The bilateral ties with the US rest on the Mutual Defense Treaty (MDT, 1951), and the Enhanced Defense Cooperation Agreement (EDCA, 2014). In March 2016, the two countries agreed on the five locations of military bases for the American troops. In 2021 followed the renewed Visiting Forces Agreement (VFA); and earlier this year, the new four EDCA sites.
The Biden administration is in a hurry to integrate Philippine military alignments before the ASEAN and China finalize a code of conduct (COC) for the SCS.
Filipino futures in the region
In a recent address, Chinese Ambassador in Manila Huang Xilian said that “some tried to find excuse for the new EDCA sites by citing the safety of the 150,000 [overseas Filipino workers] in Taiwan, while China is the last country that wishes to see conflict over the Strait because people on both sides are Chinese.”
Oddly, in much of the Philippine media, particularly foreign-owned outlets, Huang’s remarks were framed as a “veiled threat” against Filipino OWFs in Taiwan.
In effect, the debate on the Filipinos and OFWs misses the regional big picture. In addition to Taiwan, Filipinos constitute the largest ethnic minority in Hong Kong, numbering over 190,000. According to ex-labor secretary Silvestre Bello III, in 2016 there were also up to 200,000 undocumented Filipinos working on the Chinese mainland as domestic workers. Recent official figures have not been released.
More importantly, many of the old and new EDCA sites are in proximity to major Philippine urban hubs. When their populations are added to more than half a million Filipinos in Taiwan, Hong Kong and mainland China, the final figure soars to millions.
And should nuclear weapons be mobilized in the region, as prepared by the US-UK-Australia trilateral AUKUS pact, which Manila has officially welcomed, the final tally could soar to tens of millions.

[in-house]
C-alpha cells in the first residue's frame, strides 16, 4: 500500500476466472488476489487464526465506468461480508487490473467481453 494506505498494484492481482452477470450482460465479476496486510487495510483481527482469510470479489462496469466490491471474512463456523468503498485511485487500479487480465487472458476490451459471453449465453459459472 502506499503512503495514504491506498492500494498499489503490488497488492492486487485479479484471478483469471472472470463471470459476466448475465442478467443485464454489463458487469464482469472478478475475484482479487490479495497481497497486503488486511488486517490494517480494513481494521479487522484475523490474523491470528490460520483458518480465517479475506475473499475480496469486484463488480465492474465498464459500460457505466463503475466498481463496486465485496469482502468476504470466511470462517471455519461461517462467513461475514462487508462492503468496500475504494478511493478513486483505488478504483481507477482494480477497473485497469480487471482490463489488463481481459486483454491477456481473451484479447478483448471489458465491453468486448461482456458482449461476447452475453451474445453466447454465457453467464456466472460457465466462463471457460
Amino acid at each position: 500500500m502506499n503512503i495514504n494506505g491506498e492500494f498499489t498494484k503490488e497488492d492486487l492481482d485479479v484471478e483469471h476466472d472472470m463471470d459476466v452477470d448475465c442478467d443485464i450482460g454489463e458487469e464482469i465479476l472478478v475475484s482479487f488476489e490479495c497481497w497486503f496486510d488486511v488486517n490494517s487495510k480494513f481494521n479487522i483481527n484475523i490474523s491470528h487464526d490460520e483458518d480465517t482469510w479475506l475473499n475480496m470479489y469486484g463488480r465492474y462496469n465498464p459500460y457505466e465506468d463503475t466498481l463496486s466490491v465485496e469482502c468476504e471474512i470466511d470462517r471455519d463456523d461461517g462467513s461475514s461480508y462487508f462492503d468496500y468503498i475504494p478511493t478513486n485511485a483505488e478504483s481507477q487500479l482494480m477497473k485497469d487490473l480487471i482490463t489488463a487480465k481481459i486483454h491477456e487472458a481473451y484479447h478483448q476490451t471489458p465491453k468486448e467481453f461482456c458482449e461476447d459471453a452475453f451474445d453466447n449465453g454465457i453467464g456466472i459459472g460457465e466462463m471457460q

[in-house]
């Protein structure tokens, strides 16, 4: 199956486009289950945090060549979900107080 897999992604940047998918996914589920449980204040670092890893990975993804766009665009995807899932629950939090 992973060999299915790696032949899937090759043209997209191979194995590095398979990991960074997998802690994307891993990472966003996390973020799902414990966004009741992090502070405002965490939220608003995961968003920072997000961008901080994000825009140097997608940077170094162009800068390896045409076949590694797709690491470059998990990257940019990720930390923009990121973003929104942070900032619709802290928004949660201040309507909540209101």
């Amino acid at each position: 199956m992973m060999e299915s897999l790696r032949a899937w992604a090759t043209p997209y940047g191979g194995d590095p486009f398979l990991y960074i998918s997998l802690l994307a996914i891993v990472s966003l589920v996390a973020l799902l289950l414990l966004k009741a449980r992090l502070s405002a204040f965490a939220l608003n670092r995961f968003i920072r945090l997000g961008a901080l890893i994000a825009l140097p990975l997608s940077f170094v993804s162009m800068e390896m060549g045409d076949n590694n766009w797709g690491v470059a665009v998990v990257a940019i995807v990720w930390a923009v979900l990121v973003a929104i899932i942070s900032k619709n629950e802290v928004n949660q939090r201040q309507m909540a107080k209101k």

Tourism: self-imposed visa quotas, $2.5B lost?
With the new EDCA sites and increasing militarization, I argued two months ago, the anticipated inflows of Chinese mass tourism will not materialize. In 2019, there were more than 1.7 million arrivals from China, making up 22% of total arrivals to the Philippines. This translated to about 2.3 PHP billion in tourism receipts. Hence, the urgent need for visa reforms to address “tourism bottlenecks,” as Tourism Secretary Christina Frasco recently said.
The Department of Tourism (DOT) aims to have 2 million Chinese visit the Philippines this year. That would require 6,818 visas to be issued per day. Yet, according to Franco and reports from airlines, Philippine consular posts in China have issued advisories “limiting the acceptance of visa applications per day from only around 60 to 100.” Like Franco, Roberto Zozobrado, chief of the Philippine Tourism Congress, believes the hurdle to getting more Chinese back is the visa quota implemented by the Department of Foreign Affairs (DFA).
Based on data by the Philippine News Agency and the country’s leading media in late March, the current inflow of Chinese tourists would amount to just 1.5% of the official aim. The gross discrepancy between official targets and actual realities is stunning, especially if it is self-induced.